I was casually reading my copy of the Journal of Infectious Disease (I know, why not People Magazine) and found this article – “A Novel Vehicle for Transmission of Escherichia coli O157:H7 to Humans: Multistate Outbreak of E. coli O157:H7 Infections Associated With Consumption of Ready-to-Bake Commercial Prepackaged Cookie Dough—United States, 2009.” Since I lived this outbreak (more so my clients – 65 total total sickened with E. coli O157:H7) I read it with interest. Some of the more interesting discussion points were the consumption patterns of consumers, the likely ingredient that was contaminated and what should be done in the future to avoid another outbreak.
The investigators found that consumption of cookie dough appeared to be a popular practice, especially among adolescent females. A study of risky eating behaviors among college students revealed that 53% consumed unbaked homemade cookie dough.
Possible means of contamination considered by investigators included introduction of a contaminated ingredient during processing, a lapse in plant biosecurity measures, intentional contamination, or cross-contamination with another food processed in the plant.
• Investigators did not observe any obvious breach in biosecurity that would facilitate introduction of E. coli O157:H7 into the facility from the outside;
• No significant food handling or safety violations were identified at the plant that could result in cross-contamination within the plant;
• Intentional contamination of food with pathogens has been linked to past local, but not national, foodborne outbreaks. Although the possibility of intentional contamination was considered early in the investigation, no evidence of it was found.
A more likely source of contamination was that a contaminated ingredient was used in the product. Ready-to-bake cookie dough is not a ready-to-eat food and contains several ingredients, including flour, pasteurized eggs, chocolate chips, molasses, sugar, margarine, baking soda, and vanillin/vanilla extract.
• The eggs used in brand A products were pasteurized, making eggs a less likely vehicle unless there was a pasteurization failure; this was not identified during the investigation.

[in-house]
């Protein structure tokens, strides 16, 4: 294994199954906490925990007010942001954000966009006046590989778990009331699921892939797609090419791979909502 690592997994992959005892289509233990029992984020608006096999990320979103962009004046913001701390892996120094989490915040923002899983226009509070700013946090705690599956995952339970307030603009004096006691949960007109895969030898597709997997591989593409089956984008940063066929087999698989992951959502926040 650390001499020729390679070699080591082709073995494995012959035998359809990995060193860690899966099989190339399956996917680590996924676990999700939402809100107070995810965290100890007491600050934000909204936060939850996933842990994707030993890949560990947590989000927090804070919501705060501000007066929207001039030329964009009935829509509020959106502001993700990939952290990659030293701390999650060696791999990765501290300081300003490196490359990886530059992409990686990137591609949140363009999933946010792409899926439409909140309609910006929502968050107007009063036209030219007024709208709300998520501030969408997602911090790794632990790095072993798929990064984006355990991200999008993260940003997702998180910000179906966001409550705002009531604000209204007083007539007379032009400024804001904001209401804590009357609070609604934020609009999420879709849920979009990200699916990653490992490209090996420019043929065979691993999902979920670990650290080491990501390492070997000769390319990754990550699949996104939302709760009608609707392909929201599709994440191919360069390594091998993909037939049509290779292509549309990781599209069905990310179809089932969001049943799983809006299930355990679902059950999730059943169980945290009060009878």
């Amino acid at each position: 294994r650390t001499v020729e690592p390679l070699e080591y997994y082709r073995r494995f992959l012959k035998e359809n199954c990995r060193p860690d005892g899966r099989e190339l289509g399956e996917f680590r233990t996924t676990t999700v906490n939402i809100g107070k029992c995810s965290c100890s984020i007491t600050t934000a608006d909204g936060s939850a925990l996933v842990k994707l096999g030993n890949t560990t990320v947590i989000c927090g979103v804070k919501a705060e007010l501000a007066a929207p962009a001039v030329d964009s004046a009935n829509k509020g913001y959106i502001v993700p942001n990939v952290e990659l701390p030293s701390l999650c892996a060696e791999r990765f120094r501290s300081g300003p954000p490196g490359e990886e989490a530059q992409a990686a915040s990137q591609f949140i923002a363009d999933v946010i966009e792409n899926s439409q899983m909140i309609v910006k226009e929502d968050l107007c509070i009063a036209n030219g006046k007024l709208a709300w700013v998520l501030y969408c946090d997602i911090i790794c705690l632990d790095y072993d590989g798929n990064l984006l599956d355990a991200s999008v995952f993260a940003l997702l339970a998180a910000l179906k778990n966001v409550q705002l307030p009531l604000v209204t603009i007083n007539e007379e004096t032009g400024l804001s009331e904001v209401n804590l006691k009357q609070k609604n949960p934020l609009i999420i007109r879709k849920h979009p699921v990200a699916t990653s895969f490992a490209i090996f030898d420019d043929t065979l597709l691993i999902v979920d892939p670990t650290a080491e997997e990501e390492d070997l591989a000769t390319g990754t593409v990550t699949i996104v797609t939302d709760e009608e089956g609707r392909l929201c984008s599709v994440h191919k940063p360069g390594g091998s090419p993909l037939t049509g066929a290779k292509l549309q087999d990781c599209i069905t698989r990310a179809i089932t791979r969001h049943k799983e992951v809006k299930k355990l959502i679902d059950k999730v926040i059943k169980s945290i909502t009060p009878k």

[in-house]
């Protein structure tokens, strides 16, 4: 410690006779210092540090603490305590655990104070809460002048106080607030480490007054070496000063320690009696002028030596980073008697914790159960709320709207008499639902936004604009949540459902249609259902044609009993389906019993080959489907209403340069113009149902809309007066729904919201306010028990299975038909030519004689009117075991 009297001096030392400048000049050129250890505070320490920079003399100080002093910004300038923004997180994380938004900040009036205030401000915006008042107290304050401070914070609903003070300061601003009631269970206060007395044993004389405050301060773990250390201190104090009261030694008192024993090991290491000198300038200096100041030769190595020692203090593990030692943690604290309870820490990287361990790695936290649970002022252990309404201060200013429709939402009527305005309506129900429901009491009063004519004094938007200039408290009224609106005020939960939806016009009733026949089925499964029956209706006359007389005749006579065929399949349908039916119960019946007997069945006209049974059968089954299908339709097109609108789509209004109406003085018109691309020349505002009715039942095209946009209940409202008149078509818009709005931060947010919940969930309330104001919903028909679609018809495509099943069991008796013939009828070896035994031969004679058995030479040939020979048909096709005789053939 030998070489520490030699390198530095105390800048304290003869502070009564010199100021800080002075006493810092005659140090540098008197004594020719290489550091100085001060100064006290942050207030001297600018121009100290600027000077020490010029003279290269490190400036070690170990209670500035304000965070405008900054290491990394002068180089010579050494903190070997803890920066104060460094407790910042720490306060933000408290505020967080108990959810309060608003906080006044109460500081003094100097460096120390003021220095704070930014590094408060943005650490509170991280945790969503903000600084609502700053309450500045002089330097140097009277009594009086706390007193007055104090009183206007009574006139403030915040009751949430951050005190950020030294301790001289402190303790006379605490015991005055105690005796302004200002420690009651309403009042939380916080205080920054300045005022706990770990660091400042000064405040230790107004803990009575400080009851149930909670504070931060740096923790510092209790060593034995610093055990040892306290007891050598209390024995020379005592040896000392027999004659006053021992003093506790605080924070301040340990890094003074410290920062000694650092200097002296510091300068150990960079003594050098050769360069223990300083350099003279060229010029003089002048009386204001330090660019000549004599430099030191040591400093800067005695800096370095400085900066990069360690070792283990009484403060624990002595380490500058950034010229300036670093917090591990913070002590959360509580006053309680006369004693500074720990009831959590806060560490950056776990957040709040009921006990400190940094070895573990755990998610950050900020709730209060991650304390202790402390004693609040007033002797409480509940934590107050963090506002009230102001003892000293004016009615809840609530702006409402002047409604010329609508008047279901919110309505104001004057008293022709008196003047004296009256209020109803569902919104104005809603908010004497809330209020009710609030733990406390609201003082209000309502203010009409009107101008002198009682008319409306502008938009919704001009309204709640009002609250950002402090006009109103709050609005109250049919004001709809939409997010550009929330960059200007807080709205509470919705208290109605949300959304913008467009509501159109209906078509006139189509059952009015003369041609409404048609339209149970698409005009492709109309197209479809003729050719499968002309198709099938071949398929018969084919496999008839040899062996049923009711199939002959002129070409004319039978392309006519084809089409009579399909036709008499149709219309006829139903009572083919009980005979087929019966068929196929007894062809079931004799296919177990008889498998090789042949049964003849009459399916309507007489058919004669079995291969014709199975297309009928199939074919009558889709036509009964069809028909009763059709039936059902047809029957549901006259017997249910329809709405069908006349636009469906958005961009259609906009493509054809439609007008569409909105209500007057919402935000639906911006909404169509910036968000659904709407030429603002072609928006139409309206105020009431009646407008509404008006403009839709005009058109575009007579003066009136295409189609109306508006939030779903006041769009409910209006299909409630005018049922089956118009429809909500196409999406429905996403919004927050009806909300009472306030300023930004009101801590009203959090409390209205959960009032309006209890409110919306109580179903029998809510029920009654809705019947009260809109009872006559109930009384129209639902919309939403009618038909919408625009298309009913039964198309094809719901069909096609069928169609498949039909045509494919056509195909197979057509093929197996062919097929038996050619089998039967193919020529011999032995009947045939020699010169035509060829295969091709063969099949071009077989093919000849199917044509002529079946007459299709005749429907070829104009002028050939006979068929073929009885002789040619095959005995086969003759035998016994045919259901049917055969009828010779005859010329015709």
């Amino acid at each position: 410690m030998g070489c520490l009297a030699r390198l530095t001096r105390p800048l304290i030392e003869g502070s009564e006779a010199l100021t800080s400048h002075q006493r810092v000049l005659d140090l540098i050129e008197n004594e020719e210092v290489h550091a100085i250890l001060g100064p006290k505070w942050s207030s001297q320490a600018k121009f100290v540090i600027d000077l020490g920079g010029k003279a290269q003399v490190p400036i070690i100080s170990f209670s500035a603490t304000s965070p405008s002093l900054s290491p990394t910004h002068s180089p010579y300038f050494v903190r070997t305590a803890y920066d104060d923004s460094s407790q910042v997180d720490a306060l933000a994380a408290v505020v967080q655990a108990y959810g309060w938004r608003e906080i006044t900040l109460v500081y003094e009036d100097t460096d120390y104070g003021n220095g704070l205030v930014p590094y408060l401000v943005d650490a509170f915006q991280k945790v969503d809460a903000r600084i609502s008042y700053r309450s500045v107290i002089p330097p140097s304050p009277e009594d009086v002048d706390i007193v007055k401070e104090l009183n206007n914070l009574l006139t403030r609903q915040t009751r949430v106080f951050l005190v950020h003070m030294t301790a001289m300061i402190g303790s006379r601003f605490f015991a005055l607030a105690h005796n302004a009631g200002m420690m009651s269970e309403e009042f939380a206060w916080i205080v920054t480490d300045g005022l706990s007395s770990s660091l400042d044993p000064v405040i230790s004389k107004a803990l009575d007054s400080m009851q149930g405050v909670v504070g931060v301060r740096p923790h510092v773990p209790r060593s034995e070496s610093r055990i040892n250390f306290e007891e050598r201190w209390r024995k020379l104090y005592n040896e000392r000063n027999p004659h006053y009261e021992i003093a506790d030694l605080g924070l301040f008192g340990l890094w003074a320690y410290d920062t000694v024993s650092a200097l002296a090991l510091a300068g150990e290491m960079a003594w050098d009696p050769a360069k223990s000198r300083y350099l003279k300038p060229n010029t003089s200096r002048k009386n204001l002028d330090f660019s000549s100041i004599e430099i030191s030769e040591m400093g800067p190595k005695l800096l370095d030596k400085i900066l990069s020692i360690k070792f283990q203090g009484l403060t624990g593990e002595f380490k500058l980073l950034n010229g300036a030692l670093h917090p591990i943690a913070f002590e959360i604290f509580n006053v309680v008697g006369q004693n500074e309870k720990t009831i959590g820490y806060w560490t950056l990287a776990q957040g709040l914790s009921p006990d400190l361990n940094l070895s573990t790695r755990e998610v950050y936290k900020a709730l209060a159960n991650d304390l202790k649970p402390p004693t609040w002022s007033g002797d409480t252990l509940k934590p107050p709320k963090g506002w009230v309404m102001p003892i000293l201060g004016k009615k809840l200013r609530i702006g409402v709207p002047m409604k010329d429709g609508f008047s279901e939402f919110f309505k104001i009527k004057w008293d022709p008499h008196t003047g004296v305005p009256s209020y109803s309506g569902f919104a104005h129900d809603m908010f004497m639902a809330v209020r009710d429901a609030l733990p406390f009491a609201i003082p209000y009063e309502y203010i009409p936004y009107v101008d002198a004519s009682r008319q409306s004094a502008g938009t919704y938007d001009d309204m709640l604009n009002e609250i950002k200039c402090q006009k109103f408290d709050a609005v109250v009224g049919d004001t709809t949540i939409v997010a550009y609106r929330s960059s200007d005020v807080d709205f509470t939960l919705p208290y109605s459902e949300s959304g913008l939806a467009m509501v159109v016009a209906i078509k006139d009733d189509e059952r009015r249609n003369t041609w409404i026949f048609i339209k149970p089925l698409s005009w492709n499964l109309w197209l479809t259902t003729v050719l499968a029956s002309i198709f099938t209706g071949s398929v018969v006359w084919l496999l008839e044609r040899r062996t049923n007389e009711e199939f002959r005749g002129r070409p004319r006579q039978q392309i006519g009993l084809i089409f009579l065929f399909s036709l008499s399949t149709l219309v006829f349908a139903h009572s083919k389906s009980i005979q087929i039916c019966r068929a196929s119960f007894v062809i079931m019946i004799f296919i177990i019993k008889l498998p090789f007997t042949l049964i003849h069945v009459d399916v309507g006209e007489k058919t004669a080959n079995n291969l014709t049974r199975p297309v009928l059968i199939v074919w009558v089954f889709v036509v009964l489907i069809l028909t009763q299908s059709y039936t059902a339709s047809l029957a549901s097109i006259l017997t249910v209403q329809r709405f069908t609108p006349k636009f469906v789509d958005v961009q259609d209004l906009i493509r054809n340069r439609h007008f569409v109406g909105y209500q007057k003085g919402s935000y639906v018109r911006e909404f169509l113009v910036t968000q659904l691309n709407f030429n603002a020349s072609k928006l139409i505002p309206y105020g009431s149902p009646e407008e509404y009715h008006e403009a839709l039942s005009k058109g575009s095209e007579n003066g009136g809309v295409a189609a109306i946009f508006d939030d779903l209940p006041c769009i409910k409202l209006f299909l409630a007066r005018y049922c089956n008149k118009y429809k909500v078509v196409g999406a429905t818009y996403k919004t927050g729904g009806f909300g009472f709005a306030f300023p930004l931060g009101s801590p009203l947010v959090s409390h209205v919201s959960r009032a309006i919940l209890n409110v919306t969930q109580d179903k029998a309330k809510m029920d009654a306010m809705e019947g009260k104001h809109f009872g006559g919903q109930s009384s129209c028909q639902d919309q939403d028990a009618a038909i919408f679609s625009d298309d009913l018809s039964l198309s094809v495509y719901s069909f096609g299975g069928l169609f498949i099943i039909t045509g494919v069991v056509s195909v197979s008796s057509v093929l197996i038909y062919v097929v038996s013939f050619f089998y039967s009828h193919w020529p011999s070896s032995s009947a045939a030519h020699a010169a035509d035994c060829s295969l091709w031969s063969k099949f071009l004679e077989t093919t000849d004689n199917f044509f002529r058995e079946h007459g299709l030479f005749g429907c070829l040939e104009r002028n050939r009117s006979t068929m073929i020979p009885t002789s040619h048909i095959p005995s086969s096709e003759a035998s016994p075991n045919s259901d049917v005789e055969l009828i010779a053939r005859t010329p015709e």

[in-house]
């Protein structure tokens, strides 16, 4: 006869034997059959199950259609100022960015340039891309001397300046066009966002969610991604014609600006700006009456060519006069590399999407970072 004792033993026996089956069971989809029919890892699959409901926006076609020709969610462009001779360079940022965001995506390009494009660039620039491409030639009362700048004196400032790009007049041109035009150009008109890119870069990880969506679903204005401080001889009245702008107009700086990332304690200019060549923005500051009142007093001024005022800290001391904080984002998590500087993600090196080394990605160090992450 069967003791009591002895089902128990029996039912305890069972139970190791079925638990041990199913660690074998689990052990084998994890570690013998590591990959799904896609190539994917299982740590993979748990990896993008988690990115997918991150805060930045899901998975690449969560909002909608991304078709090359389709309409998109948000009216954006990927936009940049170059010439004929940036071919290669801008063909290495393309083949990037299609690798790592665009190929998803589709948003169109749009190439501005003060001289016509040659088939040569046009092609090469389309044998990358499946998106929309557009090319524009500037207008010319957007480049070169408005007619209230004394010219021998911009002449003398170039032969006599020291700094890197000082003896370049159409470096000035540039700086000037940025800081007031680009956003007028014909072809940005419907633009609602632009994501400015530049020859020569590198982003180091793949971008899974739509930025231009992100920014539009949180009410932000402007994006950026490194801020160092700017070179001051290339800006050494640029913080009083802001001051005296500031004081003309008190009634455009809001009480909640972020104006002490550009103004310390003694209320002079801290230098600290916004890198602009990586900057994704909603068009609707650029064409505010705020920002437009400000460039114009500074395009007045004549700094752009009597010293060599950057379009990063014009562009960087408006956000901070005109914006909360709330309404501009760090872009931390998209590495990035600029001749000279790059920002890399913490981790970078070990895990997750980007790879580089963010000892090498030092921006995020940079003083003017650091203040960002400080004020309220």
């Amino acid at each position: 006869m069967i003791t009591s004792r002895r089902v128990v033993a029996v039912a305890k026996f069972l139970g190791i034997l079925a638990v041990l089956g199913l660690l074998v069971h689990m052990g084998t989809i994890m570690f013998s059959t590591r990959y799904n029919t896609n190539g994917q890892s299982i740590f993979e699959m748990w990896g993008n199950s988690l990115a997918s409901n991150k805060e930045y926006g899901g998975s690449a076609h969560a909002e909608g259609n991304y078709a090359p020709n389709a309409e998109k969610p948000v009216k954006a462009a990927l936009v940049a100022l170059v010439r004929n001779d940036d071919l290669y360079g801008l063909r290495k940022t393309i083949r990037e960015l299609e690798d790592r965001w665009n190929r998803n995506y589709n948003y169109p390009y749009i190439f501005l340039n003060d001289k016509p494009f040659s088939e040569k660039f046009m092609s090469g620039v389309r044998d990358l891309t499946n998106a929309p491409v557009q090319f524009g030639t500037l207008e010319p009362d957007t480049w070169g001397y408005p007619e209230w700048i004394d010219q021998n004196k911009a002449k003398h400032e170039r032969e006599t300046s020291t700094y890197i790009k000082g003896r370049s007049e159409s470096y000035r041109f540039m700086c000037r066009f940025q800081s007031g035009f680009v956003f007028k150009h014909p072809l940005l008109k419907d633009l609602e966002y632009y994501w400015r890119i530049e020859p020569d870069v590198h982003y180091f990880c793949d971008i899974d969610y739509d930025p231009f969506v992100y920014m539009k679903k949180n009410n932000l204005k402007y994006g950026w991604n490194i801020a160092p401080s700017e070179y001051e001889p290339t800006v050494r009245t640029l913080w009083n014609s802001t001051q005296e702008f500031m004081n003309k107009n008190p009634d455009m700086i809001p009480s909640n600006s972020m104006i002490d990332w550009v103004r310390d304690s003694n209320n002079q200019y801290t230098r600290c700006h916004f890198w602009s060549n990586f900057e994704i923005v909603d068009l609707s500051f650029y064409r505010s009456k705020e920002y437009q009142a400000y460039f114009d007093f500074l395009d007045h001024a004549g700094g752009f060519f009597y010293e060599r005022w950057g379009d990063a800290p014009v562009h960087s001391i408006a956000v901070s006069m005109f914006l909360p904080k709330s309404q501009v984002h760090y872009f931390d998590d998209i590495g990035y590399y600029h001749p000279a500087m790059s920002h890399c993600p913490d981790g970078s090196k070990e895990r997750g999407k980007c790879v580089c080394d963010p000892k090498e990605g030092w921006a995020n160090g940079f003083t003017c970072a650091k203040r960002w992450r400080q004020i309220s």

• Molasses, sugar, baking soda, and margarine, which undergo pathogen kill steps during processing, were also considered less likely sources of contamination.
• The possibility of contaminated chocolate chips was considered. However, the chocolate chips that company A used in its ready-to-bake cookie dough and the brand A chocolate chips sold to consumers for home baking are manufactured in the same facility, but there was no evidence of an E. coli O157:H7 outbreak among consumers using these chocolate chips.
It was the main ingredient in cookie dough – flour – that caught the eyes of the investigators for a couple of reasons.
• Flour, a raw agricultural product (ie, does not undergo processing to kill pathogens), was also considered as a possible source of contamination.
• Although they found no conclusive evidence that contaminated flour was the source of this outbreak, contaminated flour remains a prime suspect for introducing the pathogen to the product.
So, where do all those college girls eating cookie dough go from here? Several cookie dough manufacturers have advised the FDA that they have implemented the use of heat-treated flour for their ready-to-bake cookie dough products. Foods containing raw flour (not heat-treated) should be considered as possible vehicles of infection of future outbreaks. Food processors should consider the use of pasteurized flour in ready-to-cook or ready-to-bake foods that are likely to be consumed without cooking or baking, even though label statements may warn against consuming uncooked product.